Friday 28 October 2016

Cricket is just the ticket to soothe the nerves

When Sarah Carey wearies of hyperactive radio, she finds the cricket on BBC Radio 4 soothing to the nerves

Published 22/02/2016 | 02:30

Former Australian cricketer Richie Benaud in the Channel 4 commentary box at Lords
Former Australian cricketer Richie Benaud in the Channel 4 commentary box at Lords
Sarah Carey

I'm sure the following could be classed as a form of corporate treachery, but so what? I love listening to cricket on BBC Radio 4. I've never played cricket. I don't understand the rules. The peculiar scoring lingo is a mystery. I take no sides, and, since the matches appear to go on for days, I rarely find out who wins. So there's no suspense, and no emotional investment.

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In fact, I carry a long-term grudge against the mainstreaming of sport, and deeply resent the current culture whereby everyone - even women - is expected to converse knowledgeably on everything from rugby to soccer to golf and horse racing. As if it mattered.

When did sport seep out from Sunday afternoons in September, into a relentless series of important matches and competitions, in a ridiculous variety of codes, that men watch rather than play? Sport! Don't get me started.

And yet, there I am, pottering about doing my jobs, turning on Radio 4 on long-wave, to find there's no Woman's Hour - but, instead, a test match at Lord's, and feeling quite cheerful about it all. How did this happen?

Well, if I'm turning on Radio 4 it's because I've tired of regular radio, with shouty presenters whose principal goal is to generate some minor kerfuffle to add to the news cycle.

The irony that I'm a radio presenter myself is not lost on me. But there are days when the repetitive arguments, in which no one reveals anything or learns anything, are wearying.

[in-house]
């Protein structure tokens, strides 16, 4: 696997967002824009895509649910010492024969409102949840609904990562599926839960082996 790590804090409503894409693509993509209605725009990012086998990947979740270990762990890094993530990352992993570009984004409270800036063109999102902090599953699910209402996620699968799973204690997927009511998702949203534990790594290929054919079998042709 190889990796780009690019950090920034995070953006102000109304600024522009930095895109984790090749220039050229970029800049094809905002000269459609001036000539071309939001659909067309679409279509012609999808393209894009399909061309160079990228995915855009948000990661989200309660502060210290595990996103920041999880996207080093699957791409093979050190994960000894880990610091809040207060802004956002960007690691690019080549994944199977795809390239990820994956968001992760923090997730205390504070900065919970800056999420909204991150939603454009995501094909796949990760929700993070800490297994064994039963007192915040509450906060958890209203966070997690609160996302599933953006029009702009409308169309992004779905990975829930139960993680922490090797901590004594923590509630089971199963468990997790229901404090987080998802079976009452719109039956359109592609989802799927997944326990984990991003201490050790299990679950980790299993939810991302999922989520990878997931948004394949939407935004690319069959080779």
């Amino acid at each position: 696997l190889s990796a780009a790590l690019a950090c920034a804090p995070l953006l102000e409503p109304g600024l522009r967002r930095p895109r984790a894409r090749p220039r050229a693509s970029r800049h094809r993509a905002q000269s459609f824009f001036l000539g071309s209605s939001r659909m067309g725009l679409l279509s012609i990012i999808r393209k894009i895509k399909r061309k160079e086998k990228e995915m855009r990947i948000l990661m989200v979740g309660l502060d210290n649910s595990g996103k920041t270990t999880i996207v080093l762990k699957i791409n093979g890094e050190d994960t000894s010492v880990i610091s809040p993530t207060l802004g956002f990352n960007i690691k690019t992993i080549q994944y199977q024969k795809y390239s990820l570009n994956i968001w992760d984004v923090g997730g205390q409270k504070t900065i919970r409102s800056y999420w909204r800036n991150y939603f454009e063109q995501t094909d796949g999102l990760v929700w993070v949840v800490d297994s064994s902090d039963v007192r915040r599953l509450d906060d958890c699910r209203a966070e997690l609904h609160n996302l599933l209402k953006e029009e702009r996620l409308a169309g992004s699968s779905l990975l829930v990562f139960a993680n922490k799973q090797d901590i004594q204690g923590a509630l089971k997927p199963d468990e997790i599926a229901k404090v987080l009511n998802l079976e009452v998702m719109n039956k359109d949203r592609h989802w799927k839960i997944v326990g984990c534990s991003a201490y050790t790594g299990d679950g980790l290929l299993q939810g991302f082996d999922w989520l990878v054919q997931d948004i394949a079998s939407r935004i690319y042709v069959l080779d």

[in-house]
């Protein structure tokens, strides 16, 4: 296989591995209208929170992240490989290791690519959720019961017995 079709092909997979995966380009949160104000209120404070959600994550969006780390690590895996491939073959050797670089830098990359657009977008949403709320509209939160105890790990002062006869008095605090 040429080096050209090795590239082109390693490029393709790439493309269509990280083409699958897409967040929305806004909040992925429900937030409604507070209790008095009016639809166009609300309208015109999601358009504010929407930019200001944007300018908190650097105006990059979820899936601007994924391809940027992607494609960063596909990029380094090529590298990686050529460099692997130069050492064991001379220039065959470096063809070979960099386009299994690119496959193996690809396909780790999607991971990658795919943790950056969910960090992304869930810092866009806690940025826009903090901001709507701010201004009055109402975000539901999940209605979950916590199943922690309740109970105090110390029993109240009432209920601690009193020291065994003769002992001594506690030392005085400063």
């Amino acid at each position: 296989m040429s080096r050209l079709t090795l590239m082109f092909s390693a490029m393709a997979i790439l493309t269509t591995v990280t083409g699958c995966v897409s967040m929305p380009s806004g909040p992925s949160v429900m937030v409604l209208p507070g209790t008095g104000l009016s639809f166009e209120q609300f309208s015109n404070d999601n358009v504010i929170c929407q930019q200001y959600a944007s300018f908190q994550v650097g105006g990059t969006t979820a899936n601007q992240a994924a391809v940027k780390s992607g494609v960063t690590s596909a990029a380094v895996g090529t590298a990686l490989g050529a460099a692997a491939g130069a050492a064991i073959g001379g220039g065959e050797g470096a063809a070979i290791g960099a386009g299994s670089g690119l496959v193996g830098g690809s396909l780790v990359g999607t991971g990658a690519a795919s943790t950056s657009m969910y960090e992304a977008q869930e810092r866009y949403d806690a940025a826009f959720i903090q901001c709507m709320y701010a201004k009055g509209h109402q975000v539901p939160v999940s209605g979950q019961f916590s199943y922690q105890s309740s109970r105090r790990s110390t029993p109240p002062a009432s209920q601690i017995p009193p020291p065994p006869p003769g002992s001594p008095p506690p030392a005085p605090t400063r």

Sports commentary all over the world is even worse. It is, by necessity, intense and dramatic; requiring instant analysis and the Taking Of Sides. The most popular analysts are the ones who say the meanest things. It's not good for one's nerves.

But cricket is different. Matches go on so long that something exciting happens about once an hour, and there's a lot of filling-in talk to be done. So they find these chaps who sound like characters from Downton Abbey. And, because nothing much is happening, they give up talking about the match and drift off into other subjects. There's the weather; reminiscing about old matches; and making amusing comments about people in the crowd. At the test match in Dubai recently, they were fascinated by the number of helicopters about - apparently a regular form of transport for Dubai's rich citizens.

Back at Lord's, I once heard them wondering about a bus that had gone by and if it still went to Victoria Station. I could just hear Lady Bracknell screeching; "In a handbag! In Victoria Station!" And even though I'm at the sink, clad in leggings, I feel like I'm at an elegant garden party between the wars, where everyone is being awfully charming, and life really can be spiffing and amusing and civilised and all that.

My favourite commentator is the wonderful Henry Blofeld, who really does sound as if he's straight out of an EM Forster novel.

His father was at Eton with Ian Fleming, so the story that he named his James Bond villain, Ernst Stavro Blofeld, after him, must be true.

I would love to meet Henry at a party. Who cares what's happening in the match? Henry's chatting about the disaster, years ago, when he forgot to bring a spare corkscrew to a match, and there they all were in the commentary box, unable to open their wine! How we laughed!

Of course, I know what this is. It's simple escapism. Perhaps because I work in the industry I can't listen to an item of news without asking myself what I think about it; what I'd say, or establishing which side I'm on.

Since I've no stake in the cricket - and don't understand it, anyway - I'm liberated from the requirement to draw any conclusions about any of it.

Or, as the wise Roman emperor Marcus Aurelius once counselled, "You are not compelled to form any opinion about this matter before you, nor to disturb your peace of mind at all."

Perhaps this is the fundamental draw of the game. It requires no verdict from me - and, for me, that is the ultimate freedom.

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